“Bethany. It’s nice to see you’re actually reading something besides movie magazines.”
“Hi, Mrs. McLaren. You’re looking quite nice this evening,” Alex, the charmer, said.
“Thank you, Alexander. I’m looking forward to watching your Romeo this year.”
Was she tittering? Did her voice change when Alex complimented her? I wanted to lean over the railing and take a look but I knew if I did she’d be up here in a flash and probably give me another lecture. One chewing out a night was more than enough, thank you.
I lost myself in work until closing time. My friends were waiting for me on the steps in the twilight when I finally left the building.
Fierce March winds whipped up fluffy snow that had fallen while we were inside. Our little town of Bluffy Cove clung to the shores of the Atlantic Ocean’s north-east coast where strong gale winds blew snow in horizontal directions. The roads were covered with thick ice from sea spray. This wasn’t the slippery ice you get in arenas; this stuff is more like frozen snow. It was a decent boot sliding surface which we normally took advantage of to see who could go the farthest in one slide. Beth and I never won. Tonight we were hunched over and walking into the wind. Brightly lit streetlights guided us toward our homes.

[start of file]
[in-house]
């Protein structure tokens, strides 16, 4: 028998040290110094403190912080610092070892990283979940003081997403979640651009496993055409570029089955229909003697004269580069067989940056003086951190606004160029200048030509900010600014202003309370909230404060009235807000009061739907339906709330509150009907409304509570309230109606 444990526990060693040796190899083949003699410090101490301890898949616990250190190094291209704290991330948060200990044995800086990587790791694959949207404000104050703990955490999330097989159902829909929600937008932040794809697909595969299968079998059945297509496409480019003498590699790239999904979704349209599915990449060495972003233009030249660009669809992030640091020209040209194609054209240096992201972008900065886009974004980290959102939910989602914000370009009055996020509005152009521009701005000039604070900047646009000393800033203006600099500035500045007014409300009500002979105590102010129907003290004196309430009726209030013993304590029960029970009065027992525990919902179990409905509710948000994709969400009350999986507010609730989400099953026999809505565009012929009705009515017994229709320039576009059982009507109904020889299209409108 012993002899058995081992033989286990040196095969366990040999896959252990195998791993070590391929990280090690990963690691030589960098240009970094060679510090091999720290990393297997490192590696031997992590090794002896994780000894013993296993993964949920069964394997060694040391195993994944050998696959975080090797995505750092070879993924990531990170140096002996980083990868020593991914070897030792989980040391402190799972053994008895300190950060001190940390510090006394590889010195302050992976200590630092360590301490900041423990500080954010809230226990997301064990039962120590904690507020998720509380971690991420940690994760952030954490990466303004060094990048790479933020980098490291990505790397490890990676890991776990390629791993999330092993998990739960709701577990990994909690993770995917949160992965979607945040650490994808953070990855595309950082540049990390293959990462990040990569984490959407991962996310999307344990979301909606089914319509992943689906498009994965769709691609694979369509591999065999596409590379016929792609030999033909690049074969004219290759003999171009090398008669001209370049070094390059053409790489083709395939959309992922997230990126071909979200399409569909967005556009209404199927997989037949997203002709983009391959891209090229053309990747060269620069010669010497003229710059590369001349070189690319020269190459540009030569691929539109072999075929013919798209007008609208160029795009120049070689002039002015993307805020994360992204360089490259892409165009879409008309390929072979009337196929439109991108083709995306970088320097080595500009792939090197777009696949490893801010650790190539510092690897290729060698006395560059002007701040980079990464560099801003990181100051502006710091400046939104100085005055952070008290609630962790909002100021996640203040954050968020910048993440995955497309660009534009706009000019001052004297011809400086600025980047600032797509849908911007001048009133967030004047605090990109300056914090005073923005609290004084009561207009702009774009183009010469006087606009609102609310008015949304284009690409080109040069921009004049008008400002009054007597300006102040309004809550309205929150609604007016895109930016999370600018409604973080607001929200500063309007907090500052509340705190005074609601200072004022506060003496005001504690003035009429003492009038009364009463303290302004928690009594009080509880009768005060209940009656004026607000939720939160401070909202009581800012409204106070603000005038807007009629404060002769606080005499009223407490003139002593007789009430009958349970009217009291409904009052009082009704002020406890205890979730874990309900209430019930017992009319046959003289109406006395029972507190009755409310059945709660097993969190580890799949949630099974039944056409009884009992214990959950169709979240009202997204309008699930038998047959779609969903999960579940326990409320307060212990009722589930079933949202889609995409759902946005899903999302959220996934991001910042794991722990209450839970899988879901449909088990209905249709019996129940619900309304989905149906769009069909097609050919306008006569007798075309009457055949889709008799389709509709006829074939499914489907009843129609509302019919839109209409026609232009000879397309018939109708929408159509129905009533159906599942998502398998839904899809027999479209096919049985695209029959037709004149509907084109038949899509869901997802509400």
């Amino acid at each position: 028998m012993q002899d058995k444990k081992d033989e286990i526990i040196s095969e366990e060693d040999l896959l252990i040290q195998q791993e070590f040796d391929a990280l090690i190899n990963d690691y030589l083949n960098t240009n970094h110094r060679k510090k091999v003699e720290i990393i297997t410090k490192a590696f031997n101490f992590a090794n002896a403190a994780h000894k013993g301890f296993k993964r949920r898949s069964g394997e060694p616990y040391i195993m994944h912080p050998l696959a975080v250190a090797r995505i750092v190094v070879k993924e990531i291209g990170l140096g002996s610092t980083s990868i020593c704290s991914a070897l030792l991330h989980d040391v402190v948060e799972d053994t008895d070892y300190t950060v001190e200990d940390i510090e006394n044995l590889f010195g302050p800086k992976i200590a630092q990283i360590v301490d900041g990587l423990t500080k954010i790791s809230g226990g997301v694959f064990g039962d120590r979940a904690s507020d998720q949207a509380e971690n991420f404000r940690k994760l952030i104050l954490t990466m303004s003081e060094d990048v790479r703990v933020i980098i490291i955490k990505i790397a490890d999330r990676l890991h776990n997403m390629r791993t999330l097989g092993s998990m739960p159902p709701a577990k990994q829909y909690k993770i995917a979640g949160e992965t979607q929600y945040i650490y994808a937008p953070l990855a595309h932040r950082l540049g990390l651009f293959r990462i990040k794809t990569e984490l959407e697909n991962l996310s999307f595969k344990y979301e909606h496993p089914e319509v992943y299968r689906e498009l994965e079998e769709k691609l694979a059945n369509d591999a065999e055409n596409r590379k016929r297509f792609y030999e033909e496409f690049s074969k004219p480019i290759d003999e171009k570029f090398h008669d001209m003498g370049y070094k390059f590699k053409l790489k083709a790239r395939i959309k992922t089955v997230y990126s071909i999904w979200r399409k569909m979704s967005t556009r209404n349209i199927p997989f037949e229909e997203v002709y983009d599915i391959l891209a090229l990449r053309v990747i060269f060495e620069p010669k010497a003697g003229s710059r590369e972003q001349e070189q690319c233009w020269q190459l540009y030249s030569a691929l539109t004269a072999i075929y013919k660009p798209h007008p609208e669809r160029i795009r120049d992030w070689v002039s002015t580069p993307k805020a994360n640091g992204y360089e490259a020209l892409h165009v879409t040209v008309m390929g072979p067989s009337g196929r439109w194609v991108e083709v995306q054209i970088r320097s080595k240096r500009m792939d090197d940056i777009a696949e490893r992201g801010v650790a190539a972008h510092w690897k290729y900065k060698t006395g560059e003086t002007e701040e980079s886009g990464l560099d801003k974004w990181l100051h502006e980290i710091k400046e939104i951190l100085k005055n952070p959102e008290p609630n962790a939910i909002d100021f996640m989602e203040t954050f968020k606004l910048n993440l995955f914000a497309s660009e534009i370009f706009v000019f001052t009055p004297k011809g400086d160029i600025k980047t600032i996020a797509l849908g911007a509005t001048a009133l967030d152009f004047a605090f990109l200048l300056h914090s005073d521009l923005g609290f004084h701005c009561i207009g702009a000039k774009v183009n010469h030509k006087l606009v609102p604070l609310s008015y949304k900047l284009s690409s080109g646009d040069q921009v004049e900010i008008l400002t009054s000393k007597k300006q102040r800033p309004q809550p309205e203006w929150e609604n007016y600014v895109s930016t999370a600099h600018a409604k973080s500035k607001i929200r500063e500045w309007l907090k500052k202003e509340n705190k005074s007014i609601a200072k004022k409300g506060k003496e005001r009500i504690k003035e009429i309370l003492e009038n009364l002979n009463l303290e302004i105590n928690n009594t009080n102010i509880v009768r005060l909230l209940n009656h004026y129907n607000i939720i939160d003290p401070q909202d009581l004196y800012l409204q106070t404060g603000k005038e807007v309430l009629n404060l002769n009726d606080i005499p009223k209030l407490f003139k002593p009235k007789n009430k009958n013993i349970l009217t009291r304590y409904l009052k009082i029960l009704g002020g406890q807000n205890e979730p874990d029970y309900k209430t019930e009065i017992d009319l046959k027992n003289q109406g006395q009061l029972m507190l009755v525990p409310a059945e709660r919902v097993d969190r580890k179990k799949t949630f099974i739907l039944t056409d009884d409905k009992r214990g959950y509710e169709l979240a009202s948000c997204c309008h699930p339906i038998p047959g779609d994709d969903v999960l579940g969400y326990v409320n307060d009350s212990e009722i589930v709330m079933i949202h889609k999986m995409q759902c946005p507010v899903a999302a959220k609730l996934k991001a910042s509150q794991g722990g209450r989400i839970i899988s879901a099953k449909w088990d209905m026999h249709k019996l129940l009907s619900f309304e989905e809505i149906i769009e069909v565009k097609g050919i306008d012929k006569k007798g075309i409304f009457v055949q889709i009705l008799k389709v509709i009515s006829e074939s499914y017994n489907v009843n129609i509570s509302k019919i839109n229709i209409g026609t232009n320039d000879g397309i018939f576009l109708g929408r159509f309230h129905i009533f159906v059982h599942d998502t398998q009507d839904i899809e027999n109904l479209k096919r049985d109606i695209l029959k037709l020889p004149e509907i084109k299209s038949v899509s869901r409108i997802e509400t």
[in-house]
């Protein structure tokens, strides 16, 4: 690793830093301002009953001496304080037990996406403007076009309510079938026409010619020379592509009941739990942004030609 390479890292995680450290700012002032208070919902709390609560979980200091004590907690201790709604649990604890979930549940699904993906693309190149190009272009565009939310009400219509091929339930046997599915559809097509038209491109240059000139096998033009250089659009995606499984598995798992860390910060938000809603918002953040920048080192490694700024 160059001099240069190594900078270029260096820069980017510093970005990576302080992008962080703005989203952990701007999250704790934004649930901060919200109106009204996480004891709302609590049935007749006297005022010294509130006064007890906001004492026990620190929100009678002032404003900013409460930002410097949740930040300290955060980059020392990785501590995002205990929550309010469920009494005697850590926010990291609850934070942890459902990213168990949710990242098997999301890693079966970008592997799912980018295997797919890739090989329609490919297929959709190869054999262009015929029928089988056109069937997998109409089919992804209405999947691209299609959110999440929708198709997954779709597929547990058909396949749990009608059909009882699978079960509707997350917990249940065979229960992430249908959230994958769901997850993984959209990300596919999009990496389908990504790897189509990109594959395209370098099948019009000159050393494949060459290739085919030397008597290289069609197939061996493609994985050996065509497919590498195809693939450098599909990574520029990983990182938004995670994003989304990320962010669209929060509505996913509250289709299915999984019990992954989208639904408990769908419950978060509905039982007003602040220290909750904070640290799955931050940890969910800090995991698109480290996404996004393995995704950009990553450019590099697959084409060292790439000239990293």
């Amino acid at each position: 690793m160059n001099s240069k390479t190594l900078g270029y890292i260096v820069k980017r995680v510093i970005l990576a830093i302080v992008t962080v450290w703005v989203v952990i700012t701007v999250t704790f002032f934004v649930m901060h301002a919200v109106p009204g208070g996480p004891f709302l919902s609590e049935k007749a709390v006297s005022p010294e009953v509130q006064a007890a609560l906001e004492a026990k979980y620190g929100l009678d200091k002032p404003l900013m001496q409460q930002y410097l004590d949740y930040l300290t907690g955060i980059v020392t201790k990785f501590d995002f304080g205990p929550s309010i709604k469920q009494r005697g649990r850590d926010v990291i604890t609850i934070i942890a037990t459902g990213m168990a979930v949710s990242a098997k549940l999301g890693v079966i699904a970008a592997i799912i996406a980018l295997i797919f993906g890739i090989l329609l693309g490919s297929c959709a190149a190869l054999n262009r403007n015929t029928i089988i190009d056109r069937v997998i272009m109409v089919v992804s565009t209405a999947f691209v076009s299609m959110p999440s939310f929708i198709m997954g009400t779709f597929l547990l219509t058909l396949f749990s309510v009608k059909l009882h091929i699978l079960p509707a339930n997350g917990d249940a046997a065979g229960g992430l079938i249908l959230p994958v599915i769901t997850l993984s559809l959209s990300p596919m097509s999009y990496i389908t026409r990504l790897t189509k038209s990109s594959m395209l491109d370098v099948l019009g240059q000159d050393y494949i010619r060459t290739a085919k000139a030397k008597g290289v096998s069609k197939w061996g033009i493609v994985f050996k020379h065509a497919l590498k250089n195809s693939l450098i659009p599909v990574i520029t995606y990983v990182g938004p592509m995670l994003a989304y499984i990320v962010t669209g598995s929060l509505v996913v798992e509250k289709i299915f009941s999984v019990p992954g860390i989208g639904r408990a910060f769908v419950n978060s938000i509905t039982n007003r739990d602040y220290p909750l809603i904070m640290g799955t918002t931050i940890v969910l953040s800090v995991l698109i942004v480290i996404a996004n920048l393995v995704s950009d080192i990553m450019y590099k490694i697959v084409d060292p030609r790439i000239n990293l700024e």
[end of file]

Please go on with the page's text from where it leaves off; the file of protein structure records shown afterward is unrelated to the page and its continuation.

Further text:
Beth said, “Lilly, you’ve got to read that diary.”
“Yeah, man. It’s got some weird stuff in it,” Matt said.
He reached for Beth’s hand. Alex told me Matt had a huge crush on Beth. So, of course, I told Beth. Then she started to go out of her way to put herself in Matt’s path. You know, seeing him come toward her and then accidentally drop her books so he could pick them up, or bump into him and pretend she didn’t see him. It looked like it had worked just fine seeing as they were holding hands.
“Weird? Besides having my name in it,” I asked.
My nose was so cold it was dripping. I kept sneaking my mitten up to wipe it. I didn’t want Alex to see what I was doing in case he wanted to hold my hand. I wouldn’t want to hold a snotty mitten and I assumed he wouldn’t either. I didn’t want to use my coat sleeve. That’d be real gross. But it had to be wiped or I’d have icicles growing from my nostrils.
“Hey, look at that dog,” Alex cried.
Ahead of us a large, grey dog silently loped down the road. His short bristly fur and rounded back put me in mind of a Deer Hound. His tongue hung from the side of his mouth and he panted as though he had run a long distance. He stared into each of our faces as he passed, then disappeared into the darkness.
“So weird,” Beth muttered.
“What were you saying about that book,” I asked.
Before anyone could answer a cat darted across the road in front of us.
“Jeeze, talk about a scare,” Matt said. “I didn’t even see that coming.”
“What are they doing,” Beth whispered.